Brangwyn wasn't against the war. One of the eighty propaganda posters he produced so enraged Kaiser Wilhelm, Brangwyn may well have been in danger if Germany and their Ottoman allies had won. What Urushibara's attitude was, I do not know, but he was a nigh-on perfect collaborator with the British artist. Brangwyn could be hackneyed, trite and unsubtle but Urushibara's printing methods often added nuances that were beyond Brangwyn and no more so than here with his sympathetic use of green.

Oskar Laske must have been in Istanbul around about 1910 or before because Der wunderbare Fischzug was made between 1911 and 1914. It may not look like Istanbul or anywhere near there but, although the subject comes from the New testament, the etching shows the kind of tower used by Turkish fishermen along the shore of the Golden Horn and the Bosphorous. This print turned up in excellent condition on British ebay some years ago and the only person who wanted it was me. I can tell you the image above doesn't do Laske's work any justice. I include one of his watercolours of the city.

What I like about Emma Bormann's view of Istanbul (below) is the way it avoids the common western depiction of the oriental city as a warren of narrow streets teaming with people. It often is, but that isn't the point! And so far as I'm concerned, the Orient begins at Budapest. And in case you don't believe me, keep in mind the way someone once described Naples: 'The only oriental city without a European quarter'.

Sunday 17 July 2016

Kazuyuki Ohtsu, a cherry tree at full moon


There is just one aspect of Kazuyuki Ohtsu's career as a maker of woodblocks that everyone mentions and it is the long-standing working relationship with Kiyoshi Saito. Ohtsu went to Tokyo at the age of eighteen or nineteen and studied at the Umehara Hanga Studio in Tokyo between 1954 and 1958 and then for the next forty years worked for Saito, an extraordinary enterprise, which I have no information about.

Saito died in 1997 and Ohtsu himself is now eighty-one. It hasn't stopped him making prints of the greatest refinement. Kyoto, Ryoanji stone garden (at the top) was published only this year and all the prints you see here were made over the past ten years or so. Cherry tree at full moon, the woodblock that suggested the title for this post about him, was published only in 2012 and provides the best example of what Japanese artists can do so well. There is no sense here that anything has passed him by, the complexities are handled with unaffected ease, as well they might be, after making prints alongside another artist for so long. But then, this is what his own art is about.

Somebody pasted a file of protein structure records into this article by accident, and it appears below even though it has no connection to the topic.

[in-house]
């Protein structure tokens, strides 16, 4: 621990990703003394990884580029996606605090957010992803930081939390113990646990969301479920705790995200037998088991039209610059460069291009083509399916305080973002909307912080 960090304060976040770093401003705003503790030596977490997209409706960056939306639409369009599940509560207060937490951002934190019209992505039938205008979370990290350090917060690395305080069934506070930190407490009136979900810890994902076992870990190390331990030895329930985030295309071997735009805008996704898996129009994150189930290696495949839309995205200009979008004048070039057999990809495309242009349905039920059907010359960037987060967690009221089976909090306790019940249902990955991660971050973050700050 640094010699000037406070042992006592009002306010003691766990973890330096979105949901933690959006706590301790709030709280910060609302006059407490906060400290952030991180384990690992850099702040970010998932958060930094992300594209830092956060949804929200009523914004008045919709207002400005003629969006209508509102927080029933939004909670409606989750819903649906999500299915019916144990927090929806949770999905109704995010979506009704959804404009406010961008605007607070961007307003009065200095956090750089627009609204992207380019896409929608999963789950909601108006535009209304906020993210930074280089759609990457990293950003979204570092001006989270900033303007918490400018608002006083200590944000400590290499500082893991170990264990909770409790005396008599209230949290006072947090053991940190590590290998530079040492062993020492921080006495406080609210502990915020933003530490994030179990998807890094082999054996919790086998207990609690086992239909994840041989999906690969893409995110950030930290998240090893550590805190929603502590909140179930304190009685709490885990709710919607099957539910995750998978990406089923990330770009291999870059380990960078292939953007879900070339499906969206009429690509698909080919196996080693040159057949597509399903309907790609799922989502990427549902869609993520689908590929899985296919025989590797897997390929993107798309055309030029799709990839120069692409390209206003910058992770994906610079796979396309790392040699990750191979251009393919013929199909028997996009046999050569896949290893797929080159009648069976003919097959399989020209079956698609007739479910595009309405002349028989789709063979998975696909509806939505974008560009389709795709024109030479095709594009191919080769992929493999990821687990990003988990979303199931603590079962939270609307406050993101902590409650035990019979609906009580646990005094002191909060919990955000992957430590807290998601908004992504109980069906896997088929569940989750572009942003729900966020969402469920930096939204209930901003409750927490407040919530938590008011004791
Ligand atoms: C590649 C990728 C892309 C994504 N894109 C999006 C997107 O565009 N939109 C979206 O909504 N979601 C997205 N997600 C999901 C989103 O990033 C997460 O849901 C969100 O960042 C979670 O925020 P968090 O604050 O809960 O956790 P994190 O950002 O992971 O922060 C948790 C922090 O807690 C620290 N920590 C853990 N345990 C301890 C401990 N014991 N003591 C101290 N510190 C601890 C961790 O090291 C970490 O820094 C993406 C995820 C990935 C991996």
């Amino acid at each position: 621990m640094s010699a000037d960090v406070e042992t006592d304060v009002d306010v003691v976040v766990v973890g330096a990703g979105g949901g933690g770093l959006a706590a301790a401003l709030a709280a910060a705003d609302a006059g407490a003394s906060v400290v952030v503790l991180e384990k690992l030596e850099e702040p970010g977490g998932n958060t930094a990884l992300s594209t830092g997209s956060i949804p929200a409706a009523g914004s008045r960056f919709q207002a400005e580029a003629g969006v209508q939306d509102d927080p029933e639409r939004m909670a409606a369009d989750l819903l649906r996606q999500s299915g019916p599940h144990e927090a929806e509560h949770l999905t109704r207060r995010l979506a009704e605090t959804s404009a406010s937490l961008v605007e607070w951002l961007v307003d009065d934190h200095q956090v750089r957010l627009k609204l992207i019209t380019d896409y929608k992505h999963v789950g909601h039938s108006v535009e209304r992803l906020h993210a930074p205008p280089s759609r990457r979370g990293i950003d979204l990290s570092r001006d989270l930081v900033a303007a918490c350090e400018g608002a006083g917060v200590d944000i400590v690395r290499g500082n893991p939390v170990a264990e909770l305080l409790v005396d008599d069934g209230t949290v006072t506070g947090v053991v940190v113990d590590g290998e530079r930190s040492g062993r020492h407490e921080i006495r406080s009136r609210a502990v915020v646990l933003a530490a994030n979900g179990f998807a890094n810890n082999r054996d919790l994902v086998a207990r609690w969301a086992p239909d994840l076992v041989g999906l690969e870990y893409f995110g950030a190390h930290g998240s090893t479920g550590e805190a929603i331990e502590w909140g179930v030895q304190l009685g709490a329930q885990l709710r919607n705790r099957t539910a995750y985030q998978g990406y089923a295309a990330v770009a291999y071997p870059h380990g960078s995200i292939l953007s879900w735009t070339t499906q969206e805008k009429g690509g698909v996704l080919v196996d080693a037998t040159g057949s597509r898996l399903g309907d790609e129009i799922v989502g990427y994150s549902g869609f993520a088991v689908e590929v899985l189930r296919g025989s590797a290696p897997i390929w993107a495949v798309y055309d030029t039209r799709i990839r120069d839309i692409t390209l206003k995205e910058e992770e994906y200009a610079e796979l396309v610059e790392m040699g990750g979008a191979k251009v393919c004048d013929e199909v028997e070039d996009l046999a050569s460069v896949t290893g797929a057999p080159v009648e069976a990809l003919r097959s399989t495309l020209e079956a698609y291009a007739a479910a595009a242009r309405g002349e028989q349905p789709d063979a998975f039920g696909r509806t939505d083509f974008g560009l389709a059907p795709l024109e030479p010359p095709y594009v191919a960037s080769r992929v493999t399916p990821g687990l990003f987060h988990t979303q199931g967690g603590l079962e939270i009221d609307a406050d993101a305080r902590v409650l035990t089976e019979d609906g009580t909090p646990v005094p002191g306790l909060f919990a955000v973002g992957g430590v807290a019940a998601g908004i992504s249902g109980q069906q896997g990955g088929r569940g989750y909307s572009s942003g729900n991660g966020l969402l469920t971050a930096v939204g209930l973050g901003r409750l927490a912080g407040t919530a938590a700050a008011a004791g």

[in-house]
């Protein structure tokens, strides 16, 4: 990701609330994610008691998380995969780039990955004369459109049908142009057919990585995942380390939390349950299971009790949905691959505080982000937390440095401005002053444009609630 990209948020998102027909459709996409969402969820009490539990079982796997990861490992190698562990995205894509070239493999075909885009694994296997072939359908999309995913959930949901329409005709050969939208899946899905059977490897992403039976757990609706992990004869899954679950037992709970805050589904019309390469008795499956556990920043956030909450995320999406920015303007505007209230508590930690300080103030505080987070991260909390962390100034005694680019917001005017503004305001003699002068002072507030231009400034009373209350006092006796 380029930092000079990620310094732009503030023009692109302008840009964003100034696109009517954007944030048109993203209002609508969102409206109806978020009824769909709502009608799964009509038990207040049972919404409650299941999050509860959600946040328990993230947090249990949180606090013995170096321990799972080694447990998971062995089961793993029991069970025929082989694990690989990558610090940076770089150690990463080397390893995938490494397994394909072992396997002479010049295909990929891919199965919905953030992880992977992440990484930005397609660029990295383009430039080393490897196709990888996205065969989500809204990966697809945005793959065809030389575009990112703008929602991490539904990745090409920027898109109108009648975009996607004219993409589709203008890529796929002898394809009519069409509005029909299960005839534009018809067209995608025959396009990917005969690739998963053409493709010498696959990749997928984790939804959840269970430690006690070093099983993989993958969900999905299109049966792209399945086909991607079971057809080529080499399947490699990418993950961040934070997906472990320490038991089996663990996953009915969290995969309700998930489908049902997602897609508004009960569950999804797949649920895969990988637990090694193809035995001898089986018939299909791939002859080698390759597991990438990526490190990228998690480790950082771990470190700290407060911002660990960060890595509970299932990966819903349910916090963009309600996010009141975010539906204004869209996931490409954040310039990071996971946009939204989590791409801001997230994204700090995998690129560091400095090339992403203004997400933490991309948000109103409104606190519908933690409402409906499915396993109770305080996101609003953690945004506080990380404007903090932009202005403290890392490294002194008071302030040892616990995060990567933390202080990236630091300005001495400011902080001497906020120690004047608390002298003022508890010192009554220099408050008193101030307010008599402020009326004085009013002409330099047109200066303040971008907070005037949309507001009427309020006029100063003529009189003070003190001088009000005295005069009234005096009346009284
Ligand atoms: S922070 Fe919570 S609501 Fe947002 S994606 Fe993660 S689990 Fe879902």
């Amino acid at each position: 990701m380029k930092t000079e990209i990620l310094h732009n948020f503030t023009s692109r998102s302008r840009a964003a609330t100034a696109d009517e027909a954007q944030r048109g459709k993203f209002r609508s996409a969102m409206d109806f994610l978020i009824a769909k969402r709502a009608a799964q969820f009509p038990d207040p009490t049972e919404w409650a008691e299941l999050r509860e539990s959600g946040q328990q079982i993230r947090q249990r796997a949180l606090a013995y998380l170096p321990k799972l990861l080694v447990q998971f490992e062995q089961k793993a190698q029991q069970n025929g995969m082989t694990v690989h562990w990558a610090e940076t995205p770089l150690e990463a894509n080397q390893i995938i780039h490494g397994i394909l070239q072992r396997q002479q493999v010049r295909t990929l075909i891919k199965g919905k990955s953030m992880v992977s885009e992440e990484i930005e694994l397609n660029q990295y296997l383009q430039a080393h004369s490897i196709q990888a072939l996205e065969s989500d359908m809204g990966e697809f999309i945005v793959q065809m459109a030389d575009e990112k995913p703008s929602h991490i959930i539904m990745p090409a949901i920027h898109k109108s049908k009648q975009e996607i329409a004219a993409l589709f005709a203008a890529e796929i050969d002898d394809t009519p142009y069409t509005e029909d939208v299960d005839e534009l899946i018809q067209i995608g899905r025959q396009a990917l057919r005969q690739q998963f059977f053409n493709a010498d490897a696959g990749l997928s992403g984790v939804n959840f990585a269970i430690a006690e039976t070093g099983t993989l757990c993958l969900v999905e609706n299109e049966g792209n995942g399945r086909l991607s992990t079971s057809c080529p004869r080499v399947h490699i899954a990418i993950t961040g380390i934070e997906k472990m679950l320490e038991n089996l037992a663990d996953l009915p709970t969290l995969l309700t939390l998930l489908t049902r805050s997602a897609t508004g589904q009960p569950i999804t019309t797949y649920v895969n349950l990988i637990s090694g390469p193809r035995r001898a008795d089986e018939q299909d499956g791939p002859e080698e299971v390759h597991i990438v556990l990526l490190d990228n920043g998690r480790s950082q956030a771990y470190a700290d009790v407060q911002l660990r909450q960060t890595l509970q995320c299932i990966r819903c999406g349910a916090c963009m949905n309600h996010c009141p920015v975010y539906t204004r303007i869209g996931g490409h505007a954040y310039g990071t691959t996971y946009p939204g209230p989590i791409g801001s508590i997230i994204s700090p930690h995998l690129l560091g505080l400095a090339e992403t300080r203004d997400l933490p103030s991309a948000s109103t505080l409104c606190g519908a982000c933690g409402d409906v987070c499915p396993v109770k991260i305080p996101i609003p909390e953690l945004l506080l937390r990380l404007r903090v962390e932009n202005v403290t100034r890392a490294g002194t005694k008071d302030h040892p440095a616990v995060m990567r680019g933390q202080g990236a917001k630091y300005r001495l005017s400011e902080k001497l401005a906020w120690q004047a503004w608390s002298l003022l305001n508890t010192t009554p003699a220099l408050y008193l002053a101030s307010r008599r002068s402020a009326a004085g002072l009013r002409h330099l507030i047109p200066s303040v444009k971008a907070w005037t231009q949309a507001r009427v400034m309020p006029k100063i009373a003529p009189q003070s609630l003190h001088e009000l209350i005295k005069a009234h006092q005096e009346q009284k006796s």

I like some of his prints more than others and have tried to show one or two I might not have chosen. Grey is a perennial in Japan and not just a fashion as it has been in the West, and many of his prints are surprisingly bold. In Hakone from 2006  (above) is something of a halfway house. Even so, it is the understated ones I like most. But they all remind me of a line from the British poet, Edward Thomas, 'and what was hid shall still be hid'. To be hidden behind another artist as long as he was is unusual but looking at the half-enclosed world of In Hakone, I have to conclude it suited his purpose. But then, I think these images speak for themselves. The Japanese are very good at putting you in their shoes and then quietly leaving you alone.